George Clooney is the co-founder of the Clooney Foundation for Justice, as well as the Co-Founder of the Sentry. George has been deeply involved in creating accountability for genocide and other atrocity crimes in Africa and beyond for nearly two decades. He has testified at the UN Security Council as well as before the US Senate on multiple occasions about the need for accountability for atrocities committed in Darfur.
George has advocated for peace in African conflicts directly with numerous heads of state and legislators around the world. He also co-founded two other human rights initiatives, Not On Our Watch and The Satellite Sentinel Project, which joined together with the Enough Project to become The Sentry.
He has traveled to active war zones in Darfur, the Nuba Mountains, South Sudan, and the Democratic Republic of the Congo. His first trip was with his father, Nick, after which they spoke at the rally for Darfur on the Washington Mall, which attracted 100,000 participants. The pair, along with John Prendergast, were also arrested in 2012 when they were part of the delegation that peacefully demonstrated in front of the Sudanese Embassy in Washington, D.C., calling worldwide attention to the human rights violations being committed in Sudan.
In 2019 he led a successful boycott of nine hotels owned by the Sultan of Brunei following the country’s attempts to enforce the death penalty for homosexuality. He has a unique position and ability to galvanize people around human rights issues, and over the years, he has also raised hundreds of millions of dollars for causes such as the Haiti earthquake victims, Indonesian tsunami and 9/11 victims. He also helped organize the March for Our Lives in the aftermath of the Parkland school shooting.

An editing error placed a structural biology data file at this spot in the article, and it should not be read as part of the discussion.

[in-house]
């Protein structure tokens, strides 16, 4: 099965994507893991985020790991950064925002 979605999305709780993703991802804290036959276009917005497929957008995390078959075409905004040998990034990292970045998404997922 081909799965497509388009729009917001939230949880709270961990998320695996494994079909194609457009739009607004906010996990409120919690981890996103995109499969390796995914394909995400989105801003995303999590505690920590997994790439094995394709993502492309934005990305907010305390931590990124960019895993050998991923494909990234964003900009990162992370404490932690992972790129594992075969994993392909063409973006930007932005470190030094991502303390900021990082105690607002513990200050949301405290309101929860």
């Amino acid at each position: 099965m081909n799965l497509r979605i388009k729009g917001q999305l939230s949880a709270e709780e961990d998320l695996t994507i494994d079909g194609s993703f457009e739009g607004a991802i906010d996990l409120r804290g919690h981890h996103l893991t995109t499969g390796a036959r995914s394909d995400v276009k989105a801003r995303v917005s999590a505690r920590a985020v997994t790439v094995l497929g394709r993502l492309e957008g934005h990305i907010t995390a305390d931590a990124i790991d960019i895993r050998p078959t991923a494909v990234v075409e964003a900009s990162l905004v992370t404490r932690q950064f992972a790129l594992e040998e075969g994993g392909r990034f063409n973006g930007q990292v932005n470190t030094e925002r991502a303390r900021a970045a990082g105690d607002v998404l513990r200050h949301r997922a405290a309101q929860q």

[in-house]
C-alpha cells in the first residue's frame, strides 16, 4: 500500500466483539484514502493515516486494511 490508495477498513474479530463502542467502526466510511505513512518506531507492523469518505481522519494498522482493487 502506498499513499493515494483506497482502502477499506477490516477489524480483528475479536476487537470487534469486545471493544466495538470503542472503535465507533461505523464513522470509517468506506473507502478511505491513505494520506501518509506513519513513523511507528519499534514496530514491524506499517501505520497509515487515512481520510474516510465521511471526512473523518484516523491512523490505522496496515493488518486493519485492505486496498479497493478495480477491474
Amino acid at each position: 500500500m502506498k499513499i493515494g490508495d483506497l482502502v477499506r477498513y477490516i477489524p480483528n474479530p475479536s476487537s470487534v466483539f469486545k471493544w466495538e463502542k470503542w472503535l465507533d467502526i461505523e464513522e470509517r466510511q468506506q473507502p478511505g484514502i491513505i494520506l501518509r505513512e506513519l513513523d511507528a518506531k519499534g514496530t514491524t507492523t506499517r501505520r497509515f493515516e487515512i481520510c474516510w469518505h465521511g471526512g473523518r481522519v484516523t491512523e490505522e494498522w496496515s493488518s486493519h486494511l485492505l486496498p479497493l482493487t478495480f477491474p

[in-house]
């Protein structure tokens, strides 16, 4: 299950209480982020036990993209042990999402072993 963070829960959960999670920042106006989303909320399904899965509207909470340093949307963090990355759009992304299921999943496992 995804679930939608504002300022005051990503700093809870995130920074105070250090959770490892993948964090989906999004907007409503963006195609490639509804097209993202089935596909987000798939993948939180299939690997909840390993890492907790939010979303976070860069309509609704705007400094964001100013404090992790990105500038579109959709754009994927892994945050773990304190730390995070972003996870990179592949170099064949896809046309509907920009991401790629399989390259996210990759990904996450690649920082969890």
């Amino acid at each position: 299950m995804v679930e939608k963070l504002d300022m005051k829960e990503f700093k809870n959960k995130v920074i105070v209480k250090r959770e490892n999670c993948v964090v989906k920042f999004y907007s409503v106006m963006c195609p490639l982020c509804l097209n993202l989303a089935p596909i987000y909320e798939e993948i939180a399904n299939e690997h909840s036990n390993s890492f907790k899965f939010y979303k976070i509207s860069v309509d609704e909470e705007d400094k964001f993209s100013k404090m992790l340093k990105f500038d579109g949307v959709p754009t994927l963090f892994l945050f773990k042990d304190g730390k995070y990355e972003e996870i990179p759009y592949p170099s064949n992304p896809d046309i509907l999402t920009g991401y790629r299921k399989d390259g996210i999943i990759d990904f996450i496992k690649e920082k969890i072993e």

John Prendergast is a human rights and anti-corruption activist as well as a New York Times best-selling author, and is the Co-Founder of the Sentry. John has worked for the White House, the State Department, two members of Congress, the National Intelligence Council, UNICEF, Human Rights Watch, the International Crisis Group, and the U.S. Institute of Peace. He has been a big brother in the Big Brothers/Big Sisters program for over 35 years to ten different boys, as well as a youth counselor and basketball coach. John is the author or co-author of eleven books.
During his time in government, John was part of the facilitation team behind the successful two-year mediation led by Anthony Lake which ended the 1998-2000 war between Ethiopia and Eritrea, the deadliest war in the world at the time. He was also part of peace processes for Burundi (led by President Nelson Mandela), Sudan (led by Lazaro Sumbeiywo) and DR Congo.
John has been awarded seven honorary doctorates. He is or has been a visiting professor at Stanford University, Yale Law School, Columbia University, Dartmouth College, Duke University, Claremont McKenna College, Kean University, American University, American University in Cairo, the University of San Diego, the University of Pittsburgh, Temple University, Albright College, St. Mary’s College, the University of Massachusetts, and Eckerd College.